The Meiji Gyoen Garden in Tokyo originally was the Edo mansion of the Ii family, a powerful daimyo.

This Japanese garden is located adjacent to Meiji Jingu Shrine, one of Tokyo's leading tourist spots. In the early 17th century, this place was the site of the main Edo mansion of the Kato family, a daimyo feudal lord of Kumamoto Domain, but later was handed over to the Ii family, a daimyo feudal lord of Hikone Domain. Right after the end of the shogunate system in the middle of the 19th century, when Japan's modernization started, the mansion was transfered to the jurisdiction of the Imperial Household Agency. With the change of capital from Kyoto to Tokyo, the young Emperor Meiji moved from Kyoto to Tokyo, making Edo Castle, the residence of the successive Tokugawa shoguns for about 250 years, the new Imperial Palace. He extensively renovated the garden near the new Imperial Palace for the Empress in delicate health and made it a circuit style garden exclusively for her. Because the garden is for such a purpose, garden stones and trees are not used much, and the promenade as well as minimal simple wooden buildings are arranged while utilizing the original topography. The first photo shows the pond where the Empress is said to have enjoyed fishing, and the second shows the flower iris garden, which was renovated from what was originally a paddy field. After the death of the Emperor Meiji, there were discussions about where to build a shrine to honor him and the Empress, and the current site adjacent to this garden, which had close ties to both of them, was selected.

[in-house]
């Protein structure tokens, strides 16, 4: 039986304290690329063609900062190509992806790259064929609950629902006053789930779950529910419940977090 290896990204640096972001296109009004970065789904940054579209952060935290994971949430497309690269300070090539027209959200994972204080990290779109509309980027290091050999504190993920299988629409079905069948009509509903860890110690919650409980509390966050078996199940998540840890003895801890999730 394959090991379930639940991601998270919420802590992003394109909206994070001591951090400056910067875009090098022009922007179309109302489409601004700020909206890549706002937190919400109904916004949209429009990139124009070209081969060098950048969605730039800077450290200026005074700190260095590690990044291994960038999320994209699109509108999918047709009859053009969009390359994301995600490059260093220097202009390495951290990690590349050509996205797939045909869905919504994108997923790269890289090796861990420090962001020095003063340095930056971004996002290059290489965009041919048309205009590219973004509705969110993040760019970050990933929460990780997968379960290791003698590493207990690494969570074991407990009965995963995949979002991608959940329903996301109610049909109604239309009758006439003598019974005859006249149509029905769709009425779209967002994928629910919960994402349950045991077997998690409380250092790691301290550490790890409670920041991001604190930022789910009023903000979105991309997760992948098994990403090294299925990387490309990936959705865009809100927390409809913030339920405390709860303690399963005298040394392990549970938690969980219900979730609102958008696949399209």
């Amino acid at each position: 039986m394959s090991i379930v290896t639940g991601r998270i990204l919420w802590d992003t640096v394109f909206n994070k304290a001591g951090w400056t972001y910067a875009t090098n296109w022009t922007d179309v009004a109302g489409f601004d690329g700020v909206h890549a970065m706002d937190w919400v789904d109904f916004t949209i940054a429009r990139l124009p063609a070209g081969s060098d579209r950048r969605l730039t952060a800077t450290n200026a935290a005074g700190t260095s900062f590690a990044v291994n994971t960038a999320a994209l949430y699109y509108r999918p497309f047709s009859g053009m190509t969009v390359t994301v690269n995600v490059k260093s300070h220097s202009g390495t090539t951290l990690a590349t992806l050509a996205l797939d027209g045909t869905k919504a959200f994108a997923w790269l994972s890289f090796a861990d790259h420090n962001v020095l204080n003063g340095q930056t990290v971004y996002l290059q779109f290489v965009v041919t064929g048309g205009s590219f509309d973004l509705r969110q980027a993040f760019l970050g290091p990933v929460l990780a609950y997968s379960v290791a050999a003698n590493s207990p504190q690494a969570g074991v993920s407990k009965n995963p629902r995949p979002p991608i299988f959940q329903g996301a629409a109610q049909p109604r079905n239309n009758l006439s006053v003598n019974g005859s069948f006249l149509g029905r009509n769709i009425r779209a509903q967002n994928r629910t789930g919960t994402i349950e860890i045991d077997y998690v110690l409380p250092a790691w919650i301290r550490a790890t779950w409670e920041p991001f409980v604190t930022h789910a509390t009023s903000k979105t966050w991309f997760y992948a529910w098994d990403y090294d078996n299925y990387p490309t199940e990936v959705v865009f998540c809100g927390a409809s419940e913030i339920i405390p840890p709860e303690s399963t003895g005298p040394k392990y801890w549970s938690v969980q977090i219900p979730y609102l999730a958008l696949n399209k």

Licensed tour guide, travel consultant,

Masahisa Takaki.

全国通訳案内士 高木聖久。



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